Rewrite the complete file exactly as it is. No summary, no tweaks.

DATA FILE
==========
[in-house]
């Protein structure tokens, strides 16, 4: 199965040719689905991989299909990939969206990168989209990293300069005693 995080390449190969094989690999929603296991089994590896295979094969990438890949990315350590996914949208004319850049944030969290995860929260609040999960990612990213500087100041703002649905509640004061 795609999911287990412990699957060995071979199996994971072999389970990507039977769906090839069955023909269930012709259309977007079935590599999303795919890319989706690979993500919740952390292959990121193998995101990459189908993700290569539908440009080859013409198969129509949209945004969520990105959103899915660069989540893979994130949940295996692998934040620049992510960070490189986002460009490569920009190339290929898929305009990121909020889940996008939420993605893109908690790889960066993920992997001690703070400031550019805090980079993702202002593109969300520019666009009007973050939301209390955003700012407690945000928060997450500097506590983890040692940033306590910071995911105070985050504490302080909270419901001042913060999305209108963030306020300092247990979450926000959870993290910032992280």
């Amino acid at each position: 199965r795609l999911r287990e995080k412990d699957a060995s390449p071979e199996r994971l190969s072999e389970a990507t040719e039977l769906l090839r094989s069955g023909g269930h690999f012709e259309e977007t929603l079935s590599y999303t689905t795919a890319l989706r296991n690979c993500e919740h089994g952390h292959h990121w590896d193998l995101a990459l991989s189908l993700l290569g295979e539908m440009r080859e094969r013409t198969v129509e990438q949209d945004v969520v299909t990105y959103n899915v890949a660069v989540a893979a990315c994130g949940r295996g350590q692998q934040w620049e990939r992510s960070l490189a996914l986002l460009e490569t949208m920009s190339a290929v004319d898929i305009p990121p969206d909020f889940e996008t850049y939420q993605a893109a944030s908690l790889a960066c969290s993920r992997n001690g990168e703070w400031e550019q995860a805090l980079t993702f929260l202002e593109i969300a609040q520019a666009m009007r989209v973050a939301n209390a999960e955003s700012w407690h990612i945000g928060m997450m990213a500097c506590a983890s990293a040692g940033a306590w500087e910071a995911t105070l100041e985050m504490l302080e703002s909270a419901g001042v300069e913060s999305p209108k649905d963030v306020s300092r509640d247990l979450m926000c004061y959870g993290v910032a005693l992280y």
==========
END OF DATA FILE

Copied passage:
[in-house]
């Protein structure tokens, strides 16, 4: 199965040719689905991989299909990939969206990168989209990293300069005693 995080390449190969094989690999929603296991089994590896295979094969990438890949990315350590996914949208004319850049944030969290995860929260609040999960990612990213500087100041703002649905509640004061 795609999911287990412990699957060995071979199996994971072999389970990507039977769906090839069955023909269930012709259309977007079935590599999303795919890319989706690979993500919740952390292959990121193998995101990459189908993700290569539908440009080859013409198969129509949209945004969520990105959103899915660069989540893979994130949940295996692998934040620049992510960070490189986002460009490569920009190339290929898929305009990121909020889940996008939420993605893109908690790889960066993920992997001690703070400031550019805090980079993702202002593109969300520019666009009007973050939301209390955003700012407690945000928060997450500097506590983890040692940033306590910071995911105070985050504490302080909270419901001042913060999305209108963030306020300092247990979450926000959870993290910032992280």
């Amino acid at each position: 199965r795609l999911r287990e995080k412990d699957a060995s390449p071979e199996r994971l190969s072999e389970a990507t040719e039977l769906l090839r094989s069955g023909g269930h690999f012709e259309e977007t929603l079935s590599y999303t689905t795919a890319l989706r296991n690979c993500e919740h089994g952390h292959h990121w590896d193998l995101a990459l991989s189908l993700l290569g295979e539908m440009r080859e094969r013409t198969v129509e990438q949209d945004v969520v299909t990105y959103n899915v890949a660069v989540a893979a990315c994130g949940r295996g350590q692998q934040w620049e990939r992510s960070l490189a996914l986002l460009e490569t949208m920009s190339a290929v004319d898929i305009p990121p969206d909020f889940e996008t850049y939420q993605a893109a944030s908690l790889a960066c969290s993920r992997n001690g990168e703070w400031e550019q995860a805090l980079t993702f929260l202002e593109i969300a609040q520019a666009m009007r989209v973050a939301n209390a999960e955003s700012w407690h990612i945000g928060m997450m990213a500097c506590a983890s990293a040692g940033a306590w500087e910071a995911t105070l100041e985050m504490l302080e703002s909270a419901g001042v300069e913060s999305p209108k649905d963030v306020s300092r509640d247990l979450m926000c004061y959870g993290v910032a005693l992280y």